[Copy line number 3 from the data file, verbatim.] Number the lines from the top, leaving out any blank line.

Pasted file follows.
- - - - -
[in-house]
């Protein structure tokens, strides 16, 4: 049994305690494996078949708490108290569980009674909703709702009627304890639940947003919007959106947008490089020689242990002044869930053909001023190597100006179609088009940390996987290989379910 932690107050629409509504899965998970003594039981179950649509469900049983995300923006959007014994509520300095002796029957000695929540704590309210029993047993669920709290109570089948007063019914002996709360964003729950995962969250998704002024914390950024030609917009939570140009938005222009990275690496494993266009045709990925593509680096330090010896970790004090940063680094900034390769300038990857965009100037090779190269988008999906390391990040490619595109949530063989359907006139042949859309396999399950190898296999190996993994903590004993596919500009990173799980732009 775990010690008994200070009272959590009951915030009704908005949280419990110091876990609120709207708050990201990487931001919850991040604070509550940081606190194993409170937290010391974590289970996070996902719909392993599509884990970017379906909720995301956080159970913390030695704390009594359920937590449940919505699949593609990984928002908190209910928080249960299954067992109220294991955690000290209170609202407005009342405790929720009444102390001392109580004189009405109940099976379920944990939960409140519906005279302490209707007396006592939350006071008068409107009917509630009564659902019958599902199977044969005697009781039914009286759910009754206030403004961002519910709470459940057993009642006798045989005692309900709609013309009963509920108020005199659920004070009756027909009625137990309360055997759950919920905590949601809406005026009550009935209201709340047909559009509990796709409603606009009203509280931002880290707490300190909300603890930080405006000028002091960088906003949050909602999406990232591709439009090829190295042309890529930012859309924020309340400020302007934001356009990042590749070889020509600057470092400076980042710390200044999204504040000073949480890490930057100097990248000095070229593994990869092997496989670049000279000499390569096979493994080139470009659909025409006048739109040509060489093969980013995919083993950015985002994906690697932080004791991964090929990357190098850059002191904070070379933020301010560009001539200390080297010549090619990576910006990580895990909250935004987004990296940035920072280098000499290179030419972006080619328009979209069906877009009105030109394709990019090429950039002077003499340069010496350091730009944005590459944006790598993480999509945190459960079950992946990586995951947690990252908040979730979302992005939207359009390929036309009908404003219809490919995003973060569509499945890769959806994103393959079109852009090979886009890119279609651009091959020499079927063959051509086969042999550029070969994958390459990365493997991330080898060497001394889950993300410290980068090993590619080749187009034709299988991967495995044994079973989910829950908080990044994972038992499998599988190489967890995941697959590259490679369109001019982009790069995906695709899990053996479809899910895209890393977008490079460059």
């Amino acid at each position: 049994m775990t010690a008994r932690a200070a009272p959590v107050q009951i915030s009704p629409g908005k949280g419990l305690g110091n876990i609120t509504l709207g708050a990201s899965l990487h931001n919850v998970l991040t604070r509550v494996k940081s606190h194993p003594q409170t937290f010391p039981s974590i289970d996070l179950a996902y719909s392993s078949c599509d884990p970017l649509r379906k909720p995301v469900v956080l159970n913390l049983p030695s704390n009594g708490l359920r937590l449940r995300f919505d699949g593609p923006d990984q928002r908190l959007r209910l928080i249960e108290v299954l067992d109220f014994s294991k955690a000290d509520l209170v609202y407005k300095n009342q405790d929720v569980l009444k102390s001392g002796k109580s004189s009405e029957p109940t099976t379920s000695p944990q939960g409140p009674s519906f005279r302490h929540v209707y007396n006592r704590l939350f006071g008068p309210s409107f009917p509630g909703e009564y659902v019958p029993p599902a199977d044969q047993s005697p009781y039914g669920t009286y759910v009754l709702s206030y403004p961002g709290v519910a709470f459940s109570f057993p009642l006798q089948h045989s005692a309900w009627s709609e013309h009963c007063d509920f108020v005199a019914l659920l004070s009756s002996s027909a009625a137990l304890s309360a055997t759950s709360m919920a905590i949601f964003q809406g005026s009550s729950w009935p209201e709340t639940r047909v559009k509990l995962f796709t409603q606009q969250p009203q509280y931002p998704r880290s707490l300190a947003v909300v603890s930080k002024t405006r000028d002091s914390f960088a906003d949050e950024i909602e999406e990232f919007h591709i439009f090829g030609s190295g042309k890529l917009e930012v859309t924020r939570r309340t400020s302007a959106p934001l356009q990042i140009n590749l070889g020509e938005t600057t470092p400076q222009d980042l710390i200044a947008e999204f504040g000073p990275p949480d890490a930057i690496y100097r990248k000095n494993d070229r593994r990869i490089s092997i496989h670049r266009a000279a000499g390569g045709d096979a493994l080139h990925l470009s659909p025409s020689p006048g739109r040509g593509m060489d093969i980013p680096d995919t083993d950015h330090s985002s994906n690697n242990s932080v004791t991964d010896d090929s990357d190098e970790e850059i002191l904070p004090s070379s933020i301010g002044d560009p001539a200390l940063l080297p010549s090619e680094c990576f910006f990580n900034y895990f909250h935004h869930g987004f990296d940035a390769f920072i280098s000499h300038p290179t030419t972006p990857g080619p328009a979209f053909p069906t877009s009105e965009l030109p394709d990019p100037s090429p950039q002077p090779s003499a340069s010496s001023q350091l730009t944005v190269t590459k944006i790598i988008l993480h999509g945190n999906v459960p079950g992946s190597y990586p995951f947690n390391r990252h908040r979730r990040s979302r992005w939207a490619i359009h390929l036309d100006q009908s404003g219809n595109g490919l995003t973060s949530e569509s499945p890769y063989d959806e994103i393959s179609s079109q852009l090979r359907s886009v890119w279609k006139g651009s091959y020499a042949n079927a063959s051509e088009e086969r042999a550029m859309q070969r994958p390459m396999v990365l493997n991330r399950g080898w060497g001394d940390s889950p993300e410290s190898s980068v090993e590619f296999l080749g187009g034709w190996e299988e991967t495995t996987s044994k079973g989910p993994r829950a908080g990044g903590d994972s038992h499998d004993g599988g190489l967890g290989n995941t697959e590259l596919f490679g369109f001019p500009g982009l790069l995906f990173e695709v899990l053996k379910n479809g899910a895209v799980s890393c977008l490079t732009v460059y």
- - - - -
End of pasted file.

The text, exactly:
């Amino acid at each position: 049994m775990t010690a008994r932690a200070a009272p959590v107050q009951i915030s009704p629409g908005k949280g419990l305690g110091n876990i609120t509504l709207g708050a990201s899965l990487h931001n919850v998970l991040t604070r509550v494996k940081s606190h194993p003594q409170t937290f010391p039981s974590i289970d996070l179950a996902y719909s392993s078949c599509d884990p970017l649509r379906k909720p995301v469900v956080l159970n913390l049983p030695s704390n009594g708490l359920r937590l449940r995300f919505d699949g593609p923006d990984q928002r908190l959007r209910l928080i249960e108290v299954l067992d109220f014994s294991k955690a000290d509520l209170v609202y407005k300095n009342q405790d929720v569980l009444k102390s001392g002796k109580s004189s009405e029957p109940t099976t379920s000695p944990q939960g409140p009674s519906f005279r302490h929540v209707y007396n006592r704590l939350f006071g008068p309210s409107f009917p509630g909703e009564y659902v019958p029993p599902a199977d044969q047993s005697p009781y039914g669920t009286y759910v009754l709702s206030y403004p961002g709290v519910a709470f459940s109570f057993p009642l006798q089948h045989s005692a309900w009627s709609e013309h009963c007063d509920f108020v005199a019914l659920l004070s009756s002996s027909a009625a137990l304890s309360a055997t759950s709360m919920a905590i949601f964003q809406g005026s009550s729950w009935p209201e709340t639940r047909v559009k509990l995962f796709t409603q606009q969250p009203q509280y931002p998704r880290s707490l300190a947003v909300v603890s930080k002024t405006r000028d002091s914390f960088a906003d949050e950024i909602e999406e990232f919007h591709i439009f090829g030609s190295g042309k890529l917009e930012v859309t924020r939570r309340t400020s302007a959106p934001l356009q990042i140009n590749l070889g020509e938005t600057t470092p400076q222009d980042l710390i200044a947008e999204f504040g000073p990275p949480d890490a930057i690496y100097r990248k000095n494993d070229r593994r990869i490089s092997i496989h670049r266009a000279a000499g390569g045709d096979a493994l080139h990925l470009s659909p025409s020689p006048g739109r040509g593509m060489d093969i980013p680096d995919t083993d950015h330090s985002s994906n690697n242990s932080v004791t991964d010896d090929s990357d190098e970790e850059i002191l904070p004090s070379s933020i301010g002044d560009p001539a200390l940063l080297p010549s090619e680094c990576f910006f990580n900034y895990f909250h935004h869930g987004f990296d940035a390769f920072i280098s000499h300038p290179t030419t972006p990857g080619p328009a979209f053909p069906t877009s009105e965009l030109p394709d990019p100037s090429p950039q002077p090779s003499a340069s010496s001023q350091l730009t944005v190269t590459k944006i790598i988008l993480h999509g945190n999906v459960p079950g992946s190597y990586p995951f947690n390391r990252h908040r979730r990040s979302r992005w939207a490619i359009h390929l036309d100006q009908s404003g219809n595109g490919l995003t973060s949530e569509s499945p890769y063989d959806e994103i393959s179609s079109q852009l090979r359907s886009v890119w279609k006139g651009s091959y020499a042949n079927a063959s051509e088009e086969r042999a550029m859309q070969r994958p390459m396999v990365l493997n991330r399950g080898w060497g001394d940390s889950p993300e410290s190898s980068v090993e590619f296999l080749g187009g034709w190996e299988e991967t495995t996987s044994k079973g989910p993994r829950a908080g990044g903590d994972s038992h499998d004993g599988g190489l967890g290989n995941t697959e590259l596919f490679g369109f001019p500009g982009l790069l995906f990173e695709v899990l053996k379910n479809g899910a895209v799980s890393c977008l490079t732009v460059y």